Athenaeum Music & Arts Library presents a Wabi-Sabi experience
Are you wise to the ways of Wabi-Sabi? It’s a Japanese concept of finding beauty in imperfection and appreciating all phases of the natural cycle — from growth to decay — in nature and art.
A pair of new exhibits at the Athenaeum Music & Arts Library may well expand your aesthetic awareness, and broaden your thought processes, too.
Israeli-born, L.A.-based sculptor Galia Linn references wabi-sabi in her site-specific installation “Inside,” which is on display not just inside the main gallery but outside on the patio as well.
“My sculptures ... are relics, objects that you might find in an excavation,” she writes. “Their purpose is at times clear and at times mysterious so you may find yourself creating your own narrative around their existence.”
Further inside, in the Rotunda Gallery, is “Thinking About Thought,” a selection of drawings and artist’s books by New York-based artist/writer Roberta Allen. The Athenaeum holds the complete collection of Allen’s artist’s books, most created in the 1970s.
“People don’t realize how difficult it is to get a complete set,” said executive director Erika Torri, who started collecting artist’s books in the late 1970s, and brought her passion to the Athenaeum. “Sometimes the hunt takes 10 years, or more. And we do a publication for each conceptual artist whose collection we own. Ed Ruscha was the first, in 2010, and Roberta will be No. 6.”
Roberta Allen, Torri explained, was a special case. “In the mid-’90s, some years after I came to the Athenaeum, a friend gave me his collection of 200 conceptual artists’ books. I saw Roberta’s name among them, but I couldn’t track her down. I found someone on the Internet with the same name, but she was a short-story writer, and there was no easy way to get in touch.”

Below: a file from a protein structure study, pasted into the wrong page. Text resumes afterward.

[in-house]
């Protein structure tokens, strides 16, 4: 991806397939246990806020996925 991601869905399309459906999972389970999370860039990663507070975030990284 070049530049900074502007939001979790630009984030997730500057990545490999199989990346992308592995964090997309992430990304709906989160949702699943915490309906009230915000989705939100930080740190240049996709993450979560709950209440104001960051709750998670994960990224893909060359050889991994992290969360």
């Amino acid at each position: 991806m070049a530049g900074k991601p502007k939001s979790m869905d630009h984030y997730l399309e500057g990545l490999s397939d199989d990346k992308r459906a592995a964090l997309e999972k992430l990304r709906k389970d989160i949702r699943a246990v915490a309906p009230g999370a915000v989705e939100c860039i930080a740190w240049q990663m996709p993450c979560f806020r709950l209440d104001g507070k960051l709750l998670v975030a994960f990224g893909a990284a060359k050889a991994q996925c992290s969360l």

Fast forward to 2013, when local sculptor Matt Hebert proposed creating an exhibit for the main gallery that would feature a large wooden carpet incorporating phrases from some of the Athenaeum’s more than 2,000 artists’ books.
“He was only interested in books published in 1975, his birth year, and one of the excerpts he picked was Roberta’s,” Torri continued. “I said: There she is again! I have to follow up! By then, she had just had an exhibition in New York, and she had more presence on the net, and an e-mail address. And it turns out we are the only ones who have the complete set of her artist’s books, all seven of them. We’ve had them almost 20 years, and didn’t even know it!”
Encouraged by Torri’s interest, Allen — who had made a career as an author — rekindled her desire to draw, create artist’s books, and exhibit her work. Some of her first ink drawings in decades will be on display in “Thinking About Thought,” along with the wooden excerpt that started it all, from Matt Hebert’s 2013 piece, “Cover to Cover.”
And there’s more: Stop in the North Reading Room to see “The Iannellis In California: Selected Works 1910-15,” part of a multi-site exhibition honoring architect Irving Gill. Chicago-based designers Alfonso and Margaret Iannelli (he created the band shell for the Spreckels Organ Pavilion) collaborated with several SoCal architects of the early 20th century, including Gill. (See related story about Gill, page B1.)
IF YOU GO: “Galia Linn: Inside” and “Roberta Allen: Thinking About Thought,” will be on exhibit through Nov. 5 at Athenaeum Music & Arts Library, 1008 Wall St.The library is open 10 a.m. to 5:30 p.m., Tuesday-Saturday, and 10 a.m. to 8:30 p.m. Wednesday. Closed Sunday and Monday. (858) 454-5872. ljathenaeum.org
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